Lessons From My Mission Trip To Pine Ridge Indian Reservation

Lessons From My Mission Trip To Pine Ridge Indian Reservation


This past summer, I had the wonderful opportunity of going on a mission trip to the Pine Ridge Indian Reservation in South Dakota with my church youth group. We set out early on a Sunday morning in a caravan, anxious and not knowing what to expect, and we returned the following Friday evening, joyful and surprised by how such a short period of time could be so influential in our lives. It was an exhausting and busy week full of construction projects, worship, community involvement, devotionals, deep discussions, and games, and I ended up learning more from my experiences than I could have ever predicted. Below are just a few of the many bits of wisdom that I gained during this mission trip:

  1. I should be extremely grateful for all that I have. Our living conditions for the week were quite different than what we were used to. The place where we stayed did not have any air conditioning, and temperatures that week were often over 100 degrees. Thus, we had to leave the doors open in order to keep the air flowing, and this caused our sleeping quarters to be swarming with bugs at night. Besides this, we were sharing a single shower with 15 females (and very little free time to shower). As I struggled to fall asleep at night in the heat or waited for hours to take a shower after a long day of sweaty construction work, I became aware of just how blessed I really am and just how much I usually take for granted. This realization was only reinforced by the testimonies of the Lakota people on the reservation. Many of them grew up with alcoholic parents who were neglectful, limited education and career opportunities, and a low chance of ever leaving the reservation for a even a glimpse of the outside world. Overall, my eyes were opened on this trip to how thankful I should be in every moment of my life. I have a comfortable home, a warm shower, a loving family, and plenty of education and career options, but unfortunately, the majority of people in the world do not have all of these luxuries. Recognizing this not only makes me feel grateful for all that I have been given, but it also motivates me to bless others with what I have in order to combat inequality.
  2. Hope is necessary in life. As I demonstrated above, the circumstances on the Pine Ridge Indian Reservation are quite unfavorable. Alcoholism, drug addictions, teen pregnancy, poverty, and abuse plague the lives of many, and thus, a great deal of the Lakota people feel overwhelmed with trials and often suffer from an attitude of hopelessness. Unfortunately, this is an extremely harmful attitude because it prevents progress and improvement. When people believe that the obstacles on the reservation are insurmountable, they do not even try to transcend them. However, hope changes everything. We saw this in the eyes of the former Red Cloud Indian School students, who were headed off to some of the most prestigious universities in the country because they had refused to give up their dreams of a better life. We saw this in the legacies of the community members who found their hope in Christ, for they were positively impacting people all throughout the reservation with their different programs and initiatives. We even saw the power of hope in the reactions that we received while doing our mission work. On my worksite, the grandma of the family that we were serving seemed very excited about our work. She was eager to help, and her eyes lit up as she saw our construction throughout the week. We gave her hope, and this hope gave her joy and the motivation to do her part in improving the life of her family. Ultimately, after going on this trip, it is clear to me that hope gets people moving towards progress, even in the shadow of overwhelming circumstances, and thus, it is essential in life. This is why I will strive to show others the hope of Jesus Christ in every situation possible.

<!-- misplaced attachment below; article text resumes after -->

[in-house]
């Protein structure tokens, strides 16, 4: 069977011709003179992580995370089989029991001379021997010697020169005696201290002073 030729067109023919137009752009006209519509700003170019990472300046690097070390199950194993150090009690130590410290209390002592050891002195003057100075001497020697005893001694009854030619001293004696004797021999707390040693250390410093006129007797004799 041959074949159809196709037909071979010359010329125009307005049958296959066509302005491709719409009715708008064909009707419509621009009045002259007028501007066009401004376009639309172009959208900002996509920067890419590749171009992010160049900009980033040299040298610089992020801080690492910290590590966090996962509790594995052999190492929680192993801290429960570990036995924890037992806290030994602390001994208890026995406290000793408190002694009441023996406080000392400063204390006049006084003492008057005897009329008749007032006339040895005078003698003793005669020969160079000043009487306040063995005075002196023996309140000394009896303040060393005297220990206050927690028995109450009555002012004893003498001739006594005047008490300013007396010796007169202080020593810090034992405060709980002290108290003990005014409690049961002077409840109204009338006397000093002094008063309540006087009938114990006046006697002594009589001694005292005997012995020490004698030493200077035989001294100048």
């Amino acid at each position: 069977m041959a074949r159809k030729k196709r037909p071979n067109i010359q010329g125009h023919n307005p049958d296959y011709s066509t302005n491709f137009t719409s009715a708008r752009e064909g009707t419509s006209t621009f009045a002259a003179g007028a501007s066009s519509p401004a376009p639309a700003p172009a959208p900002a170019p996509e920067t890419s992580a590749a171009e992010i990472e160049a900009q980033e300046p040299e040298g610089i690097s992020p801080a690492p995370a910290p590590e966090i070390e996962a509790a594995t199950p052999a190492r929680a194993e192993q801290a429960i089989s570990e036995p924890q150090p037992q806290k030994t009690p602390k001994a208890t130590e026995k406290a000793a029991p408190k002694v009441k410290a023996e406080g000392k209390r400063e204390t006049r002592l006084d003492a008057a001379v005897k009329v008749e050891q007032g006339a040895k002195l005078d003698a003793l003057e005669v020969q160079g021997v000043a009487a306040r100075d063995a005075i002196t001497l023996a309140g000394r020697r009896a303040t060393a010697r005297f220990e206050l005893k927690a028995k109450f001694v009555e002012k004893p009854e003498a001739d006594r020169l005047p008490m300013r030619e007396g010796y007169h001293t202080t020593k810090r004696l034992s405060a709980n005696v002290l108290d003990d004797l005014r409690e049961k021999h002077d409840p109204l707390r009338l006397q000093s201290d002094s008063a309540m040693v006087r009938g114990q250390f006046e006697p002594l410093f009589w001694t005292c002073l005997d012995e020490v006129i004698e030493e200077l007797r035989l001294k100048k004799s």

3. You are never too old to act like a kid. On mission trips, the barriers that usually separate age groups seem to fade away. This is because everyone is working, worshipping, eating meals, opening up in discussions, stepping out of their comfort zones, growing their faith, and humbling themselves together. Titles and status symbols mean much less when everyone is rowing in the same boat. I love to see the results of such a unique atmosphere. Often, adults who normally like to keep their composure in public become much more willing to have fun! For example, on the first night of the week, all of the students and all of the chaperones in our group (even the doctor, the businessman, and the computer programmer) decided to play a game of 9-square together (9-square is like a crazy game of 4-square). To my surprise, the adults were more competitive and joked around more than the kids! It was quite entertaining to watch them play! Another time on the trip, my dad, who was one of the chaperones, actually participated in a game of “What Are the Odds?” with the students in my van. The game can get pretty ridiculous, and players usually end up publicly humiliating themselves as a result; still, my dad laughed and played the game with us for almost 2 hours! In both of these situations, it was easy to see that the adults were genuinely enjoying themselves as they became more carefree and childlike for a few moments. In a serious world where people are often expected to be reserved and businesslike, it can be extremely freeing to act like a kid sometimes. As I continue to grow up, I will try to remember this so that I can find more joy in my life.
As I stated at the beginning, these are just a few of the lessons that I learned on my mission trip to Pine Ridge. I couldn’t fit all of them into one article, so stay tuned for my next article, where I will share even more! Until then, I encourage you to look at the lessons above and think about how you can apply them to your own life!
Cover Image Credit: Allen Russell Photography

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A Letter To My Go-To Aunt

Happiness is having the best aunt in the world.

I know I don't say it enough, so let me start off by saying thank you.